In the District of Columbia, claims of libel, slander, assault, battery, mayhem, wounding, malicious prosecution, false arrest, and false imprisonment are subject to a one-year statute of limitations. D.C. Code § 12-301(4). The occurrences alleged in the complaint occurred on October 20, 2002, but plaintiffs did not file their complaint until October 20, 2005. Therefore, plaintiffs' defamation, assault, battery, false arrest, and false imprisonment claims are time-barred, as are plaintiffs' claims of false light. See Mittleman v. United States, 104 F.3d 410, 415 (D.C. Cir. 1997); Grunseth v. Marriott Corp., 872 F. Supp. 1069, 1074 (D.D.C. 1995) (finding false light to be "essentially a type of defamation" for purposes of the one-year statute of limitation), aff'd, 1996 U.S. App. LEXIS 3688 (D.C. Cir. Feb. 9, 1996).

Actions "for which a limitation is not otherwise specifically prescribed" are time-barred after three years. D.C. Code § 12-301(8). Residual tort claims, however, are subject to subsection 4's one-year limitation if they are sufficiently "intertwined" with subsection 4 claims. Mittleman, 104 F.3d at 415. To qualify for subsection 8's three-year limitation, a claim of intentional infliction of emotional distress ("IIED") must be "independent" in that it stems from conduct separate from the alleged subsection 4 wrongs. Hunter v. Dist. of Columbia, 943 F.2d 69, 72 (D.C. Cir. 1991); Saunders v. Nemati, 580 A.2d 660, 665 (D.C. 1990) (holding IIED claim based on verbal abuse to be independent of assault claim). Plaintiffs' IIED claim is listed last in their complaint, and it is supported only by reference to all of the preceding claims in the complaint. (Compl. ¶ 170.) Plaintiffs allege no independent basis for their IIED claim, so it merges with the subsection 4 torts and is time-barred.*fn2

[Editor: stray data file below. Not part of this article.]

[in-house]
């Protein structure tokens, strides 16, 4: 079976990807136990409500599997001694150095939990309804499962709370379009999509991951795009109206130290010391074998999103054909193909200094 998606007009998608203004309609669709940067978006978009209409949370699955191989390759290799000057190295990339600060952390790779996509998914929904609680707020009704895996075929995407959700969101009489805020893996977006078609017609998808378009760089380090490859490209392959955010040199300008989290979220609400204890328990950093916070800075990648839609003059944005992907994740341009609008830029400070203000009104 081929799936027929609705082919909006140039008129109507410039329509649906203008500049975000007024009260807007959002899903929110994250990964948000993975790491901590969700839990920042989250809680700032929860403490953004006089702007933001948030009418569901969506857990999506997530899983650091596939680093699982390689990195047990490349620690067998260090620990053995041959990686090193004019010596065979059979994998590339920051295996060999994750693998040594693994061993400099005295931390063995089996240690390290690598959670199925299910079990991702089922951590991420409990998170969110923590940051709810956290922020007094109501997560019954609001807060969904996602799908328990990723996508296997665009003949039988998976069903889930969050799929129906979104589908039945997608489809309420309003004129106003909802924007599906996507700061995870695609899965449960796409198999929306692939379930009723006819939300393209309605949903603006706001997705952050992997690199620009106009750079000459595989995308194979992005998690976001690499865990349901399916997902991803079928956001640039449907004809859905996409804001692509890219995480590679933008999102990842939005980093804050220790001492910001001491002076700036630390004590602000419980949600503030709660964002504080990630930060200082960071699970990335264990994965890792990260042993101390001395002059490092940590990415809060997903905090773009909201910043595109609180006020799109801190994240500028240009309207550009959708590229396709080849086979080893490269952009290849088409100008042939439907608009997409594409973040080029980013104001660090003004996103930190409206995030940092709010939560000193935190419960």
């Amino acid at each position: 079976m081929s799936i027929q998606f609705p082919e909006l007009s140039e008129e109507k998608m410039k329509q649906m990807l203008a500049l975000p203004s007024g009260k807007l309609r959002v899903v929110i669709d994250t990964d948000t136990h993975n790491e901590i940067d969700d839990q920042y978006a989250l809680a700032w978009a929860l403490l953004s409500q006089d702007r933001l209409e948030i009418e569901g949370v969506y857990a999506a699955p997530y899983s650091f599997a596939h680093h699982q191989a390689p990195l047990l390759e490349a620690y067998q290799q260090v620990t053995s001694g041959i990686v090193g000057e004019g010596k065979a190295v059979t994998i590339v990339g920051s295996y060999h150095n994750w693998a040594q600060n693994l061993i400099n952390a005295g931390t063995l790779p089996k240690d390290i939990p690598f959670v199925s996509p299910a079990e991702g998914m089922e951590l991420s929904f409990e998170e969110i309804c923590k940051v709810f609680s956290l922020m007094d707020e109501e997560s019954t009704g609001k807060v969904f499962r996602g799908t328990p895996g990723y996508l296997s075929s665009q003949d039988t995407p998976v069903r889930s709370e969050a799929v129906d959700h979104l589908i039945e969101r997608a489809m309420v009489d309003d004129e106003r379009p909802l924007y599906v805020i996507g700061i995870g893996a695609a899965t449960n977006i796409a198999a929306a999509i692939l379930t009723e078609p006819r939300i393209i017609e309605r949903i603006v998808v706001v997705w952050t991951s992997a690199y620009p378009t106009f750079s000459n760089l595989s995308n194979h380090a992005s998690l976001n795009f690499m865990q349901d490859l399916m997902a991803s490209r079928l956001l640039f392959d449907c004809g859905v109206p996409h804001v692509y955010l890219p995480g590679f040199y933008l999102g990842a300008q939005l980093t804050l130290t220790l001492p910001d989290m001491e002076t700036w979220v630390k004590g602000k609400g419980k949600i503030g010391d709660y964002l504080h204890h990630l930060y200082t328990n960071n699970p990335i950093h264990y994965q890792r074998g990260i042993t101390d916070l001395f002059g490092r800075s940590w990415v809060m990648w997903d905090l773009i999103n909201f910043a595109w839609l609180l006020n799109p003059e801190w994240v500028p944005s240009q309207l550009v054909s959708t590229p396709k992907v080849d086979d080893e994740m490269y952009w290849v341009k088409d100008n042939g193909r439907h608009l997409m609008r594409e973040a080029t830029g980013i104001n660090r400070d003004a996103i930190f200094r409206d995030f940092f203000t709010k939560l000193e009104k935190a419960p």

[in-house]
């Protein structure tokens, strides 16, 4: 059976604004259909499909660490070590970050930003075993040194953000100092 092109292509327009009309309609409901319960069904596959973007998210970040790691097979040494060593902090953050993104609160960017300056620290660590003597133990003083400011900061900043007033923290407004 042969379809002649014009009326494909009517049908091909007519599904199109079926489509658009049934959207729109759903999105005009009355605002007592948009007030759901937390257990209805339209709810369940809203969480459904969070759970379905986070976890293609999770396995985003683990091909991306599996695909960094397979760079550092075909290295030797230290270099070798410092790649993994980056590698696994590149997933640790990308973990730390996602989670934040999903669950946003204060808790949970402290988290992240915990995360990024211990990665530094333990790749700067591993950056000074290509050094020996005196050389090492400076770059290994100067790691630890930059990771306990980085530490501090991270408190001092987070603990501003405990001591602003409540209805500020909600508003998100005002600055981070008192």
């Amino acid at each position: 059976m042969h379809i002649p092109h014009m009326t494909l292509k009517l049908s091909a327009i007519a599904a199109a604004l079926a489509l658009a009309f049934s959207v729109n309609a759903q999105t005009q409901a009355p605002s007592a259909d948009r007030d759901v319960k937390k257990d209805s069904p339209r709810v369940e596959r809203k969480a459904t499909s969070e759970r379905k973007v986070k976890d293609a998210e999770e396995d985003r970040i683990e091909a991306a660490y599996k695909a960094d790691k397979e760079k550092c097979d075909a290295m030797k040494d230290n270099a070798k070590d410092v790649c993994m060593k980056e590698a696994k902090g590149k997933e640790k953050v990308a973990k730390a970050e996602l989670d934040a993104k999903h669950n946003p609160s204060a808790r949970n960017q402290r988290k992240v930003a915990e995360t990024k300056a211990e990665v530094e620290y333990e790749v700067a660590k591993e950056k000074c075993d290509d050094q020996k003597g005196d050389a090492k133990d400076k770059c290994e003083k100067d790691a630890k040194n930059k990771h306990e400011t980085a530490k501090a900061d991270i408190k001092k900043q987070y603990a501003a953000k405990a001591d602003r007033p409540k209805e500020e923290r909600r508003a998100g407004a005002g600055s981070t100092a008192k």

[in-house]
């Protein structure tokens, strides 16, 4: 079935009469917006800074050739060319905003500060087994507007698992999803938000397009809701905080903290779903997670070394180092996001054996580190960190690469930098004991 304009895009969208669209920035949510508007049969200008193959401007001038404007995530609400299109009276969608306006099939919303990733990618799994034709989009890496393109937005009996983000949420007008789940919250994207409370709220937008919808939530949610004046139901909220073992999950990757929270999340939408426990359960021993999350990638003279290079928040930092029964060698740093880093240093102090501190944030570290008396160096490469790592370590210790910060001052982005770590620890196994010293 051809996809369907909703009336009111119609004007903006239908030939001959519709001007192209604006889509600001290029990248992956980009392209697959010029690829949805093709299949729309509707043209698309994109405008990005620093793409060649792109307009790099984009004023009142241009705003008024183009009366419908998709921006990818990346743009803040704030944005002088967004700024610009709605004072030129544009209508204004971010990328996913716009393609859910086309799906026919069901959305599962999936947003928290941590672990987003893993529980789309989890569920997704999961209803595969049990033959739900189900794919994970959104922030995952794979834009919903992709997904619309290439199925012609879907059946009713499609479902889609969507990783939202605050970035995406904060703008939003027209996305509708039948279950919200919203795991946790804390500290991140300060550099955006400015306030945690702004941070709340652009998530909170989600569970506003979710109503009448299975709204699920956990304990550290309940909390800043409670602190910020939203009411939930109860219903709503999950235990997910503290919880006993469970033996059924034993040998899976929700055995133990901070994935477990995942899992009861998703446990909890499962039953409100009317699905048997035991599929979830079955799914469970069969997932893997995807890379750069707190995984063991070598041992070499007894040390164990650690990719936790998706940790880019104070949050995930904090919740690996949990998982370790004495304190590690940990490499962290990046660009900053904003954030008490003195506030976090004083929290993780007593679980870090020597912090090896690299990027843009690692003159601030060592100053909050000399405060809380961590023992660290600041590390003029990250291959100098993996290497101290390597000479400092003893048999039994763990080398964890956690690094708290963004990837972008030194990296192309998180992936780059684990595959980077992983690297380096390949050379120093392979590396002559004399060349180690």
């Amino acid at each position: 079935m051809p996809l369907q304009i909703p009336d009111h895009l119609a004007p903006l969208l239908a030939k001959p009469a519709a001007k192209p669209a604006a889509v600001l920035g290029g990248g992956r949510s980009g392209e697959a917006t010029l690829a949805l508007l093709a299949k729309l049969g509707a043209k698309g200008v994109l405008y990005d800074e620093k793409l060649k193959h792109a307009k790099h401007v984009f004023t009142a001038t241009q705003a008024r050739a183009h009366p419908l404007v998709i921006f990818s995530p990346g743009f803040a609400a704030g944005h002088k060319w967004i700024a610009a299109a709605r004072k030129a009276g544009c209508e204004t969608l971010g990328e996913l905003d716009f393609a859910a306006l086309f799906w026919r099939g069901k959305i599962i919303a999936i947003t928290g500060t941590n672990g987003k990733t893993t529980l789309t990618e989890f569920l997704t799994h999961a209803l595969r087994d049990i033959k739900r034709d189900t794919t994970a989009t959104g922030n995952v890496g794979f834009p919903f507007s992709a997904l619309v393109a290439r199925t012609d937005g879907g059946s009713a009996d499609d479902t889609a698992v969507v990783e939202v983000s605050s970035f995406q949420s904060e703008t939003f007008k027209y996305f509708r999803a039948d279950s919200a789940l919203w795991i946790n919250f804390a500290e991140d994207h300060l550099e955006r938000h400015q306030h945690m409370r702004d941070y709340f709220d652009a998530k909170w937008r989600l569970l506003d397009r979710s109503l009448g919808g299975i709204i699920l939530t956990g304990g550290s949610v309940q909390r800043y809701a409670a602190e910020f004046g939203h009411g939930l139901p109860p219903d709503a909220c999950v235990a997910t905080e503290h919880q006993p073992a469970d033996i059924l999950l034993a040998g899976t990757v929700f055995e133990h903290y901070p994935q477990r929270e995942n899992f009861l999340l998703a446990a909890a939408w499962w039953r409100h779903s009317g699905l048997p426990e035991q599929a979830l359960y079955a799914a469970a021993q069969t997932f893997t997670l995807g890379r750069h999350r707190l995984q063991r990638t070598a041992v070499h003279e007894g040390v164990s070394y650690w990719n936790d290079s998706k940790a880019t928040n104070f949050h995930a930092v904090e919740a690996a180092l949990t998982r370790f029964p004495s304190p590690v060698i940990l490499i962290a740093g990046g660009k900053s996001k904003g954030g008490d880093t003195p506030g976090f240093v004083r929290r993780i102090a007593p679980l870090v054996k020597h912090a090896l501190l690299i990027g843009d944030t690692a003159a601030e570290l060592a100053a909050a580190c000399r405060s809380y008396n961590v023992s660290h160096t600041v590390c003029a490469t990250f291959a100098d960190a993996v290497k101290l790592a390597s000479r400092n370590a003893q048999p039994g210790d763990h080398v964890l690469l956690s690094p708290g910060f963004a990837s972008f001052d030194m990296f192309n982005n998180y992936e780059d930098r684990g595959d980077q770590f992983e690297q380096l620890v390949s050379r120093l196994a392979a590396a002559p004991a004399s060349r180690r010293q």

The only remaining tort claim against Officer Jaffe is abuse of process, which generally falls within subsection 8. See Rothenberg v. Ralph D. Kaiser Co., 173 B.R. 4, 11 n.5 (Bankr. D.D.C. 1994). That plaintiff labels the claim "abuse of process" does not prevent the Court from finding that the claim actually alleges malicious prosecution. Morfessis v. Baum, 281 F.2d 938, 940 (D.C. Cir. 1960); Zandford v. NASD, 19 F. Supp. 2d 4, 8 (D.D.C. 1998). A crucial distinction between the two torts is whether the defendant has caused an act to issue with or without probable cause. Zandford, 19 F. Supp. 2d at 7 (citing 1 Am. Jur. 2d Abuse of Process § 3, at 412 (1994)). Because plaintiffs claim that defendants acted "without probable cause" (Compl. ¶¶ 14, 24, 33), their "abuse of process" claims against Officer Jaffe actually concern malicious prosecution. Therefore, plaintiffs' abuse of process claims are time-barred under D.C. Code § 12-301(4).

III. Negligence